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I just finished a book titled “Congregational Leadership in Anxious Times” by Peter Steinke.  I recommend this book – it was a good read.  The book was published in 2006, which got me thinking about the fact that our society has been pretty anxious for some time now.  Much of the book applies today – especially regarding an anxious society and leadership.

The last chapter dealt mostly with narcissism – both dealing with leaders who are narcissists and with congregation members that are closet narcissists.  Fascinating stuff.  But as I was reading it, I couldn’t help drawing parallels beyond the congregational context.  It’s hard not to.  When I read sections in this chapter, my mind kept going to specific figures and names in society – “leaders” as they are often referred to.  But these leaders aren’t leading, they are often making matters worse and raising anxiety levels.  And their followers are sucked right in.  That’s what narcissists do – make people rely on them and feed off of them.  That’s not what leaders do though.

Here’s a few segments from the last chapter of the book. Enjoy.  Or maybe cry.  Either way, it’s worth being aware of these things.

  • The person feels entitled to special consideration and is self-important (often exhibitionistic or dramatic to prove it). (pg. 166)
  • The person is capable of seeing only her perspective, is intolerant of disagreement, doesn’t discuss ideas but imposes them, is single-minded, believes in her own superior wisdom, and doesn’t need help from others. (Pg. 166)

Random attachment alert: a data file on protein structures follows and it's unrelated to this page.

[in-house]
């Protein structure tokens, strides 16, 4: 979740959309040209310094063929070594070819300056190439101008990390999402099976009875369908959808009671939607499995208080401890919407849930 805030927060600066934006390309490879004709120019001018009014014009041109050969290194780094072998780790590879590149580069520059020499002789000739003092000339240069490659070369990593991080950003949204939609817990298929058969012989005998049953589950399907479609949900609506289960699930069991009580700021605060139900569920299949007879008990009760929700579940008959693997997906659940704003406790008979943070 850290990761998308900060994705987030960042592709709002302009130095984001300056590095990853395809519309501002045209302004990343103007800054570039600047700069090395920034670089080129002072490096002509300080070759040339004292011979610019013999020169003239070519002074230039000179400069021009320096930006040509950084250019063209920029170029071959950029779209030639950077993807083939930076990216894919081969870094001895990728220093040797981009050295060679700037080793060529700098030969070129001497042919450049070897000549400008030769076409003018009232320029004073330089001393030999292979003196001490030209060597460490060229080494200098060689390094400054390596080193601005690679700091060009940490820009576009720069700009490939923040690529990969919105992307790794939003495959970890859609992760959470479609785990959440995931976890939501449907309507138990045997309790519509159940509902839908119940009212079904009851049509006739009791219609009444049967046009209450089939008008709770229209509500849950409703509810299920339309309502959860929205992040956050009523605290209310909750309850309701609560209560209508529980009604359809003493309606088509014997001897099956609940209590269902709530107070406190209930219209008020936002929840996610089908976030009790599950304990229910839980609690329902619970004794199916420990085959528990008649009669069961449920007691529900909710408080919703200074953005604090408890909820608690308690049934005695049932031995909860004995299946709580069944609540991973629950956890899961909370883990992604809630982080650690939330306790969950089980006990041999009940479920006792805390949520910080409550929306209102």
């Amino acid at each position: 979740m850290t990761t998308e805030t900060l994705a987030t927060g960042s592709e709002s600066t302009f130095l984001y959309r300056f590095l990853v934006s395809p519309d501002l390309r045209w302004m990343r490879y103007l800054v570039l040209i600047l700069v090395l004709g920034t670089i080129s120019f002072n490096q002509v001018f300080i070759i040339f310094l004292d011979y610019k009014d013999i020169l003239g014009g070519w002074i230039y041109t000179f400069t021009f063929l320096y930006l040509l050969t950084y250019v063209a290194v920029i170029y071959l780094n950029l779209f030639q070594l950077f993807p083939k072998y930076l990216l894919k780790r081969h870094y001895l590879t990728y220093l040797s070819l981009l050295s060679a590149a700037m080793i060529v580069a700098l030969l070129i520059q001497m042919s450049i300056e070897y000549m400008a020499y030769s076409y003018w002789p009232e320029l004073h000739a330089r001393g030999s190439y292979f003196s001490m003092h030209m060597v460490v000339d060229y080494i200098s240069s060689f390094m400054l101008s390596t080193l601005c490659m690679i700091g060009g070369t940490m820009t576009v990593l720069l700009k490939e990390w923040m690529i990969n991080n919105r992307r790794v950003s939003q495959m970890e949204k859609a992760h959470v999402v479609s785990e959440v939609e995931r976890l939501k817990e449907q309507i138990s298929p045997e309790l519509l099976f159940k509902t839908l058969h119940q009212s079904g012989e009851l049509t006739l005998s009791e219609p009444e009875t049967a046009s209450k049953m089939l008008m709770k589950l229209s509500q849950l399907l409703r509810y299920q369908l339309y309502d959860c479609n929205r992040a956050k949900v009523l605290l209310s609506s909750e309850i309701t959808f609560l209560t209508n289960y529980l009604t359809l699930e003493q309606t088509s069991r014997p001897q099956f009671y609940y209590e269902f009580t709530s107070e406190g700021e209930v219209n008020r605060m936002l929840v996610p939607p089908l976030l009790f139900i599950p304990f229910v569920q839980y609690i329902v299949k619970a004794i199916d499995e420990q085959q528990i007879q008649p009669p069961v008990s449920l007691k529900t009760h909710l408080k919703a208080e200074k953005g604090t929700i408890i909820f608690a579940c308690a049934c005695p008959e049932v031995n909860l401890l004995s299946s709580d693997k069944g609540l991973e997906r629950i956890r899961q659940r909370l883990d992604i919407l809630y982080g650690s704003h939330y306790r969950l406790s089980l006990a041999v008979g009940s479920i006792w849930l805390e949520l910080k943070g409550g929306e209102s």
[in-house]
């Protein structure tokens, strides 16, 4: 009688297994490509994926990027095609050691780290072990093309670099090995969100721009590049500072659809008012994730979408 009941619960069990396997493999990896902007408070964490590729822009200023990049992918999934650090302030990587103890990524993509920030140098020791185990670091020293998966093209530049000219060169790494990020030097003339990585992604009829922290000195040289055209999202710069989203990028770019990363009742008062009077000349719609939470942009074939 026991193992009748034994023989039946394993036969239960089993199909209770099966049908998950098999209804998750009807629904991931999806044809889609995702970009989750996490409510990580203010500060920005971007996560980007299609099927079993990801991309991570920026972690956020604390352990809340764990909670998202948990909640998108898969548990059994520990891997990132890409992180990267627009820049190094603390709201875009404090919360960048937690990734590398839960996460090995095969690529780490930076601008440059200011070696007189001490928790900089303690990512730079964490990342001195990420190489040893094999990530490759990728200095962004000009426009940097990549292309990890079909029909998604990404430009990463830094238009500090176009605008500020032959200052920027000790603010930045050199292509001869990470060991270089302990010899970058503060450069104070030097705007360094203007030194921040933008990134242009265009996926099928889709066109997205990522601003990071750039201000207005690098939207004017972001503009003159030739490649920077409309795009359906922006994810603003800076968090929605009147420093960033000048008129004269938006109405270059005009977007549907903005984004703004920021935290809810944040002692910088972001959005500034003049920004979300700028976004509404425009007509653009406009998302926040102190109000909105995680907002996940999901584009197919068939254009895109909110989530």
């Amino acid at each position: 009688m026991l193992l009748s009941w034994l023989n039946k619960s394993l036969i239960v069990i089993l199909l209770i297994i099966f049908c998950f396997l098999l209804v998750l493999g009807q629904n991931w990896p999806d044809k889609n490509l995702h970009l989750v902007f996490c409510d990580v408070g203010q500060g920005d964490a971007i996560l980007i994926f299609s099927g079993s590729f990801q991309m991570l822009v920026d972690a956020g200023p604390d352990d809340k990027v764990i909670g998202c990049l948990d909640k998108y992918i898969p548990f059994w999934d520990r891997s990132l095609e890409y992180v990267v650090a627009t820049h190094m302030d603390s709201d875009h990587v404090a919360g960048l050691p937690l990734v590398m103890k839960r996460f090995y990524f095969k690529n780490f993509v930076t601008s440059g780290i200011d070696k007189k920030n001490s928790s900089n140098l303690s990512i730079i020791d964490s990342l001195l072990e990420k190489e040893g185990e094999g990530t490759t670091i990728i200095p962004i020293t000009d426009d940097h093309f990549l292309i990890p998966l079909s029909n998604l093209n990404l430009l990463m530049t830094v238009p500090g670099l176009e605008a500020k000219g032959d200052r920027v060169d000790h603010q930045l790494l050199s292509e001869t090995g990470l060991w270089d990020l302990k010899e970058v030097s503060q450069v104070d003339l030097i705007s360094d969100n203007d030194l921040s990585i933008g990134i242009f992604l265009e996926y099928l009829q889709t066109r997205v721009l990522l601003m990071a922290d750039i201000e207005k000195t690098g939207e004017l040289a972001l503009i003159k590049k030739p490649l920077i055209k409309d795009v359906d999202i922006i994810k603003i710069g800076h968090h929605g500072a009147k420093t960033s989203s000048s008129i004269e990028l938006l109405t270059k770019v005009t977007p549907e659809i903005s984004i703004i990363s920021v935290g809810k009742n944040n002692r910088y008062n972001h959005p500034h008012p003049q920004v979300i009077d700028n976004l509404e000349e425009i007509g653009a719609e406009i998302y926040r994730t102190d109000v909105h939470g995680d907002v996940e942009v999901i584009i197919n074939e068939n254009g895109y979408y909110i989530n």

• The person is ruthless toward those who do not reflect back his projected image of specialness.  He is vindictive, vengeful, devaluing, and abrasive.  He publicly humiliates others and wants others to be wholehearted supporters (“yes” people). (pg. 166)
  • The person is prone to lying and is an expert as disguise. (pg. 167)
  • The narcissist is not as certain as he or she looks, as evidenced by his or her supersensitivity to criticism. (pg. 168)
  • The narcissist is a master at denying reality, projecting an image of invincibility or charisma and coercing the world to refuel his specialness.  There is no transparency in narcissistic functioning.  It’s all varnish and veneer – with lots of charm. (pg. 168)
  • So one person remains intoxicated with all the praise and adulation he manipulates from others, and the others are enthralled to be associated with someone larger than life. (pg. 168)
  • The narcissist functions like a magnet, possessing the power of attraction. People caught in the spell surrender obediently.  Under the spell of enchantment, they become dedicated followers as impervious to reason and truth as infatuated lovers. Many of the disciples of narcissists are vulnerable, lonely, and searching souls who mistake the charm, self-confidence, and certainty for substance, when in reality it is pretentious fluff and feathers. (Pg. 168-9)
  • Not surprisingly, many narcissistic leaders shield their swooning constituency from outside influence. (pg. 169)
  • Many staff, over a period of time, begin to see through the empty praise and the false facade of concern for supporters.  They realize that they are valued only insofar as they reinforce the narcissist’s own glory. They are mere suppliers.  But staff members need to be careful not to expose the sham. (Pg. 170)
  • The charmer is often involved in sexual misconduct, misuse of funds, or in setting oppositional groups. The charmed can be so blinded by the charmer that they defend the narcissistic behavior, even encourage it.  They cannot face the truth of the damage wrought by the spellbinder. (Pg. 171)
  • Nonetheless, the charmer brings havoc to relationships. Others who know and see it are ineffective  in dealing with the “charmer/charmed” problem if they think being nice or expressing goodwill will change things. The game is domination for the narcissist, not cooperation.  A person functioning in a narcissistic way must be held accountable for his behaviors. (Pg. 175)